It might finally be time to break up with your bank.
Not only is banking not for everyone, accounts are inaccessible to about half of the world. People are too poor, live too far from a bank or don't have the required documentation. Abra, a new startup, makes banking more accessible while completely cutting out the actual bank.
With Abra, all of your banking lives on your phone. You can withdraw funds, deposit cash and send money using the app. There are no ATMs and no bank branches. (The service is different from recent innovations like Simple, Venmo, PayPal and Chase Pay because those all require bank accounts.)
The idea is that all banking should be as easy as sending a text message.
"In a hyper-connected world, it is astounding to me that you can't pick up the phone and instantly send money to any other phone number in the world," said Abra founder Bill Barhydt, a former software engineer for Goldman Sachs based in San Francisco. He presented his company last week at the Exponential Finance conference in New York.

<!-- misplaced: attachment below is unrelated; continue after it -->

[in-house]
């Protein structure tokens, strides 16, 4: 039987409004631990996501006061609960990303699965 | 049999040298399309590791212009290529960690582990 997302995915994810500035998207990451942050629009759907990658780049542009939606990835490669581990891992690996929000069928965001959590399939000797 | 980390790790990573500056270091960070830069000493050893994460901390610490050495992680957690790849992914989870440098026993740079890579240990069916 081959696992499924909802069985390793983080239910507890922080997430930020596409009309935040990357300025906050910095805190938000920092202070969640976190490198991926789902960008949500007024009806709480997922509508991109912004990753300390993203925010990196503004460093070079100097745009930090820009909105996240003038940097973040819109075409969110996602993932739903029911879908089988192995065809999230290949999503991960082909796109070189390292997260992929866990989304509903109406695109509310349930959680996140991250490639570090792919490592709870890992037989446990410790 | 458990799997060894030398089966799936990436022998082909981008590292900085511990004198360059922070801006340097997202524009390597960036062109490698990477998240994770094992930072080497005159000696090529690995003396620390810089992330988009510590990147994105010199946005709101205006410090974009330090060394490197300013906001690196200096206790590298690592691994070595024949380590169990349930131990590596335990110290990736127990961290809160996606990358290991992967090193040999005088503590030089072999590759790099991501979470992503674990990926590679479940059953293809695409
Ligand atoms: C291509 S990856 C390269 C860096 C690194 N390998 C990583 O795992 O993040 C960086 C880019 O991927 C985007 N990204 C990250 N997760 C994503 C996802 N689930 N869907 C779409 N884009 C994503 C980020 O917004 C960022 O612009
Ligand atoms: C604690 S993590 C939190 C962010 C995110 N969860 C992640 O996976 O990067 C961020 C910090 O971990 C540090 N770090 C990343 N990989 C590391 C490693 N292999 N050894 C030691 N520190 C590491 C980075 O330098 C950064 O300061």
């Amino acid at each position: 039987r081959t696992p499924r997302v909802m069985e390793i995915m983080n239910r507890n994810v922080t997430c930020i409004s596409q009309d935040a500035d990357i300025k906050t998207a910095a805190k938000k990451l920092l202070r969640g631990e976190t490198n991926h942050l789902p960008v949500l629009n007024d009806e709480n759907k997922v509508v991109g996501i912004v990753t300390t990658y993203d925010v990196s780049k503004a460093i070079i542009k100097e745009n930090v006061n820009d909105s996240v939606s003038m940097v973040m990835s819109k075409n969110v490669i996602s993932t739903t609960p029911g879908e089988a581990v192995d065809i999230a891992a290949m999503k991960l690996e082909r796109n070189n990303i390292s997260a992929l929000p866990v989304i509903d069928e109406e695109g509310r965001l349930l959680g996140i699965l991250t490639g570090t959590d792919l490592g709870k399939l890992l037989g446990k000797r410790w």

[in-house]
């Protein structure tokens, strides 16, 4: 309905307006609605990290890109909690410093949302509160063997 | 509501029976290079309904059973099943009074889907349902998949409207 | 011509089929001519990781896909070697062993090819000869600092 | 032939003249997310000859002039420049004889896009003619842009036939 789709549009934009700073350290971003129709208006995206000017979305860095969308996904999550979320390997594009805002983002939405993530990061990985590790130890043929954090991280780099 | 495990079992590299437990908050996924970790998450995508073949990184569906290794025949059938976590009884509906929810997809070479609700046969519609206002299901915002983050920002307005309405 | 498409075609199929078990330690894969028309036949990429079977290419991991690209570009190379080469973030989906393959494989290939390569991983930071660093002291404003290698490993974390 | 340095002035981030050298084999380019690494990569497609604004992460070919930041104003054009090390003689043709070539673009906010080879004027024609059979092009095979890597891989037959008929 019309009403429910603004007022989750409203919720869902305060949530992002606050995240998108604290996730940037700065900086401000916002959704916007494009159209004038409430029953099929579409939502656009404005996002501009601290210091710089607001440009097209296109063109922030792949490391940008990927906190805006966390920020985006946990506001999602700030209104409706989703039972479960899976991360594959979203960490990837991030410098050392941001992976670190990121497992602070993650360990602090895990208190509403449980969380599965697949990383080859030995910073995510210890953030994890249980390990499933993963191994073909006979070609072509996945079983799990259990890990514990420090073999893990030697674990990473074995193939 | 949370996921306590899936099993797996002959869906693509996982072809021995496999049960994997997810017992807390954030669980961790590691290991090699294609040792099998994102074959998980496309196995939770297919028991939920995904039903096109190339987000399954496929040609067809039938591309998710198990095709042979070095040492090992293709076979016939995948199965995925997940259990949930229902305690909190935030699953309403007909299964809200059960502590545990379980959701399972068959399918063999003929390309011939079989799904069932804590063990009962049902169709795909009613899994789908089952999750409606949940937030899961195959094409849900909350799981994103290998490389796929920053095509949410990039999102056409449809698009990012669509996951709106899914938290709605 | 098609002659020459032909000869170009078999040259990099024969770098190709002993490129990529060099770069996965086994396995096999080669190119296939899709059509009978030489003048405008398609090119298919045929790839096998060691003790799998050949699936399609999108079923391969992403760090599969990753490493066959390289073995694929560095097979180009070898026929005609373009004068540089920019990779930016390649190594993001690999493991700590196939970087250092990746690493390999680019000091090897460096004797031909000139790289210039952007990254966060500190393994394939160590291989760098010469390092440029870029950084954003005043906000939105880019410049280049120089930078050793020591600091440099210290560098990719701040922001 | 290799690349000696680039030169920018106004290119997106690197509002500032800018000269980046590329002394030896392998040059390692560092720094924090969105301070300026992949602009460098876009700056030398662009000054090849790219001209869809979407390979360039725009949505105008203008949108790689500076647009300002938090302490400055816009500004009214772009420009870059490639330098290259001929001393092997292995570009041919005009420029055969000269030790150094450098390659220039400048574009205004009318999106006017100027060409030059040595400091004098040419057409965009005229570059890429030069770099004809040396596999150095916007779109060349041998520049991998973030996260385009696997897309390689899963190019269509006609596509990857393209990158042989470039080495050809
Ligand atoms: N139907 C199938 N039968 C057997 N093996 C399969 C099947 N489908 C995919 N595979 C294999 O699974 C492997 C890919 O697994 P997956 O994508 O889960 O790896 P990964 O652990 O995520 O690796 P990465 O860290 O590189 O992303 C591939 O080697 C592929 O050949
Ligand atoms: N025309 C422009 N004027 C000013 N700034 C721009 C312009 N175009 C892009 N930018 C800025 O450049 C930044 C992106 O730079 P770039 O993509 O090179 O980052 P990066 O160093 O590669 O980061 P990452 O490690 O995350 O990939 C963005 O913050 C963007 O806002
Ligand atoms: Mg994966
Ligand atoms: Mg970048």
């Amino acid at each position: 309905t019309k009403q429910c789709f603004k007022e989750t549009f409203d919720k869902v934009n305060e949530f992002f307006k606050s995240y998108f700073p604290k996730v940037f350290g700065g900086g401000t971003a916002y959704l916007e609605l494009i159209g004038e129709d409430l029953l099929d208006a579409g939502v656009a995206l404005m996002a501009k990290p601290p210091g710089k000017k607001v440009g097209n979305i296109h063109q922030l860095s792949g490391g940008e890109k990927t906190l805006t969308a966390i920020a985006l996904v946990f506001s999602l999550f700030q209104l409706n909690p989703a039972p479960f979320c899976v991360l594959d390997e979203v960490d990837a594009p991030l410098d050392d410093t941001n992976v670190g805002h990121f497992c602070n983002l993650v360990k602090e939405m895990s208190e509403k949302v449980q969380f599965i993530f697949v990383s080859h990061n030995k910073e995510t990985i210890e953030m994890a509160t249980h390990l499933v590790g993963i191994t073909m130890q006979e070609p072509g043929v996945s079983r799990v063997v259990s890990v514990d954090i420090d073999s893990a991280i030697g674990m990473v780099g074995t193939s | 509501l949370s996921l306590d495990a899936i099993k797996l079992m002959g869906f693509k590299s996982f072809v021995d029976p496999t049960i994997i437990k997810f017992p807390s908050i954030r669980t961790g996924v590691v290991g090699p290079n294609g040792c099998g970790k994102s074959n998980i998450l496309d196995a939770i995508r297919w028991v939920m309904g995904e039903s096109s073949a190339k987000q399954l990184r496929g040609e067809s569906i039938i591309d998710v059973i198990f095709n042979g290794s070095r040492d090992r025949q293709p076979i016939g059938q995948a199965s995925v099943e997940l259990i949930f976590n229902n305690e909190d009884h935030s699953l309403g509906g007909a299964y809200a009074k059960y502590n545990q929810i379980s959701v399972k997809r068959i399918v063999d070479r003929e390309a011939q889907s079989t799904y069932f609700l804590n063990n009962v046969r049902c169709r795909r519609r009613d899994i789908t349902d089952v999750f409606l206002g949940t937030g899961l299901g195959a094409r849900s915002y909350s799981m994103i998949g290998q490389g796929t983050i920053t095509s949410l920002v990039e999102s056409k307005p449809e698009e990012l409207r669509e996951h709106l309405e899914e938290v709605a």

"Traditional banking is really good at serving the global 5% to 10% of consumers who reach a certain income level," Barhydt said. "The reality is, the majority of the planet is a cash-based economy and banking doesn't work for those people."
Here's how Abra works: Say you need $100 in cash. To get it, you would open the app and find a bank teller near you using your phone's GPS. Bank tellers can be regular people, as well as businesses like convenience stores. If it's a person, they've had a background check through Abra. (The system is similar to how Uber vets drivers.)
Once you find a teller, you would meet somewhere convenient to both of you. Each person then gets a QR code, which one person scans to validate the transaction. Once validated, the teller would give you $100.
A deposit works the same way, just in reverse.
Except, unlike your friend, the teller makes money by charging a fee, which can be any amount they choose. (Abra recommends they charge around 1.5%, depending on location and convenience.)
Abra charges .25% per transaction, which is the company's only involvement in the actual exchange of currency.
Abra is just as anonymous as cash. Other than a phone number, no data is collected. (Unless you're a teller.)
Abra is currently in beta, but is launching in the U.S. and the Philippines in a few weeks. Barhydt said the company has signed up tens of thousands of tellers in those countries, and it will be available around the world in the next year.
Barhydt's only advice for those who sign up with Abra?
"Don't lose your phone."